Another force, the books I read and the discussions I would have in my world literature course would open my eyes to other cultures and value systems. So different were some of these systems that I found it hard to comprehend the people in that system could function. This force would not only open my eyes to the world, but it directly challenged some of the assumptions found in my economics class.
But there was another force, a third force acting on me. It was a strange force. One that at first would intimidate me and anger me, but would eventually give way to acceptance and happiness: Adequacy. Upon first visiting Adequacy, I was shocked. On the surface, the comments and stories were persuasive and very well written. But for some reason, I just wasn’t buying it. In spite of the website satisfying my conditions for believing something, I couldn’t do it. There was just something innately wrong with the messages behind the facade of well written prose.
A giant war was beginning to erupt in my brain as it desperately tried to reconcile these forces with not only each other, but everything in my past. I began to get very angry. Angry at myself. Angry at society. Angry at the dirty fucking hippies, the socialists, the communists, the fucking Slashdot idiots, and everybody else who was seemingly was trying to control me.
Despite my anger, I was fascinated by how different the world looked when viewed through the lens of economics. I was ecstatic to be given this new tool and I was proud of myself for applying it by critically examining how I looked at the world. The whole system fit my rebellious past and finally I could put a name on it: capitalism. All hail America! All hail capitalism!
As the war in my head was fought, my personality became guarded, bitter, and jaded. I started to dress the different. My cloths became more conservative; t-shirts made way to button-down dress-shirts (though I never tucked them in, ick!) My staple diet of Corduroy pants was pushed aside for new, pressed slacks. My trusty Converse gave way to dress shoes. My bleach blond hair grew back to its normal black state. I voted for every libertarian on the ballot, even though I knew none of them would stand a chance. I smiled less. Everything I read or heard seemed to be attacking me somehow. There wasn’t a moment were I could let my guard down. The entire world was all against me: the bus driver, the guy next to me on the bus, the teacher, the people on the sidewalk, the media, the government, even I was against myself. It was Cory vs. the World.
But there was still the issue of Adequacy. I was mad at Adequacy too. They were so persuasive, so well written, but holy fuck how could they say such things? Who were these guys? And then one day, for some reason, it hit me, and hit me hard. I was reading the website using the wrong lens. Yes, the website was well written, yes the site was persuasive, and yes the site followed proper grammar rules and spelling conventions. Through that lens, by all appearances the site should have been 100% correct. But holy fuck, correct it was not! The damn thing was a parody, written deliberately to provoke. Once I started reading the site through the lens of parody instead of the lens of truth & belief it was obvious the website was not serious at all! The entire website was patently absurd bullshit! Glorious, glorious, sweet glorious bullshit! And they had got me hook, line and sinker.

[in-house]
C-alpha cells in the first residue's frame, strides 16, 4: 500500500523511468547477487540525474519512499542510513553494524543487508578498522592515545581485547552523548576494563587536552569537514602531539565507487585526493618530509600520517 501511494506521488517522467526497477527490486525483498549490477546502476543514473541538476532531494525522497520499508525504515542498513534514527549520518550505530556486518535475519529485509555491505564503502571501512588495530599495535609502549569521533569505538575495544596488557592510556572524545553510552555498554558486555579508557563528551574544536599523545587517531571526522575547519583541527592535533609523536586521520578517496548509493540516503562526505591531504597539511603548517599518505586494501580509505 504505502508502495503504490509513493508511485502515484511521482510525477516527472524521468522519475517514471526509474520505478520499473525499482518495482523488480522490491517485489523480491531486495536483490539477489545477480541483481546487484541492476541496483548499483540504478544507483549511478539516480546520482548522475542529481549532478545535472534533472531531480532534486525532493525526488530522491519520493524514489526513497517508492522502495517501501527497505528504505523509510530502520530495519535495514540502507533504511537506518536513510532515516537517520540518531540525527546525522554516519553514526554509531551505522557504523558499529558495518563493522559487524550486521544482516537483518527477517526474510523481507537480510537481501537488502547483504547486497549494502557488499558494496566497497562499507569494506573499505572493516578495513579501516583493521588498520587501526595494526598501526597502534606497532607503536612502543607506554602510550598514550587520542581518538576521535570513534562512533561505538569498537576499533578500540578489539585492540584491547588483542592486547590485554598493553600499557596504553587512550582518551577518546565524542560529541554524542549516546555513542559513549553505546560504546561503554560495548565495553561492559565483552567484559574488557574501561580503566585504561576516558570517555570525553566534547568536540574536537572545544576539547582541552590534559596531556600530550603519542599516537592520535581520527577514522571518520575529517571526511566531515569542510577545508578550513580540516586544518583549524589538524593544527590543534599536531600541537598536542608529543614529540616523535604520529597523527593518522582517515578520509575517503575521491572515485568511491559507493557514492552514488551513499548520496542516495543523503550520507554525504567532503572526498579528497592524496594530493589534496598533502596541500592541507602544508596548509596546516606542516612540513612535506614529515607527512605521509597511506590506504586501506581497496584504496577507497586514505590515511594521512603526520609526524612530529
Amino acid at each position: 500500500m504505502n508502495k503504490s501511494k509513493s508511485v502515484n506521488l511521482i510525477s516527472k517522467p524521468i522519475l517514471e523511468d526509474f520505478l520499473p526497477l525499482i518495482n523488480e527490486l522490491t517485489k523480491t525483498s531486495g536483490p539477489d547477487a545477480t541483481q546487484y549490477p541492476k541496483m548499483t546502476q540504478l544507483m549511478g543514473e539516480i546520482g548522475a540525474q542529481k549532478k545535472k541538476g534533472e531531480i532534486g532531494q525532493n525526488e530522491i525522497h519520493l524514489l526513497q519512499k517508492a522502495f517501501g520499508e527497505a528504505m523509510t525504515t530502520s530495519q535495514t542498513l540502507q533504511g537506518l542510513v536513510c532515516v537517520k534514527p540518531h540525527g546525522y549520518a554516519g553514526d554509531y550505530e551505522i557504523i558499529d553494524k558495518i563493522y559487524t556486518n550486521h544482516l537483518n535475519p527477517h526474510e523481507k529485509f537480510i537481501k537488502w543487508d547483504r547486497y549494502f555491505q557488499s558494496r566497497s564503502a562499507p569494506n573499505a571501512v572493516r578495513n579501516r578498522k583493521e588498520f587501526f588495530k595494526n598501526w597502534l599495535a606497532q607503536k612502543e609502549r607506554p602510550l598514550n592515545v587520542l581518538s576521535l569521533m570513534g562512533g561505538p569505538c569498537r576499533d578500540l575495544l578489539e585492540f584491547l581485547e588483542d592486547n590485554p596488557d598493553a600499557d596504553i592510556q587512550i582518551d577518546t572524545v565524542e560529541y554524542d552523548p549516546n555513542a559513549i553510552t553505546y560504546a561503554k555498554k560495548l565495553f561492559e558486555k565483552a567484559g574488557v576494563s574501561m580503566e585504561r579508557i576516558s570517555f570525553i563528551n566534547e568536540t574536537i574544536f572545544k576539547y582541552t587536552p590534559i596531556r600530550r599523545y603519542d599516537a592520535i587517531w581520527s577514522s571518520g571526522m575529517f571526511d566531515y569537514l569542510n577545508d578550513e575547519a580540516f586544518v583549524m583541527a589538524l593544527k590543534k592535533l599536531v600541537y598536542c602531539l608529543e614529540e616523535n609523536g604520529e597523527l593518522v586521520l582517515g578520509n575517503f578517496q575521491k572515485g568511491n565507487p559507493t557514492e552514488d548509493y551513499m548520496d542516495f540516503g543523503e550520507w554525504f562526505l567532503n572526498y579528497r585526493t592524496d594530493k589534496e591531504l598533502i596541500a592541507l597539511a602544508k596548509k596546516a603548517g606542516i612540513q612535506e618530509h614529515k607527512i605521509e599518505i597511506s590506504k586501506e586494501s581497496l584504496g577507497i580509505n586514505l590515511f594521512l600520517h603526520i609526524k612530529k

Almost immediately after my revolution, I said “Fuck it, if I can’t beat them, I might as well join them.” But as whom and as what? I was never good with handles, nicknames, aliases, or whatever you want to call them. To this day, it is why I use my real name, Cory King. It wouldn’t stop me from trying though; over the years I came up with a whole host of names such as satyr, lysergic, midknight, and martinocortez. Wait. What? Martino Cortez? I could use that for my name on Adequacy! And use it I did.
I wasn’t quite sure who this Martino Cortez fellow should be. Since Adequacy was home to some of the most intelligent people on the internet, they wouldn’t let just any joeblow into their inner circle. No, the esteemed editorship wanted somebody who was businesslike, refined, sophisticated, and above all, extremely wealthy. Clearly Mr. Cortez was such a gentleman. Plus, it certainly helped that he was much smarter then that Sylvester Q McNamera guy who claimed that he was the smartest person on Adequacy. In fact, Martino Cortez was so smart, he held not one, but two PhD’s.
And so it would be. On December 8, 2001, Dr. Martino Cortez, PhD was born. His inaugural diary, Good Morning Nobile Sirs, almost wrote itself. Polite, refined, wealthy, educated and a bit perverse, Dr. Martino Cortez, PhD would become perhaps the most important person in my life at the time. Through him, my life would undergo a transformation that would change me into the person I am today.
To be continued...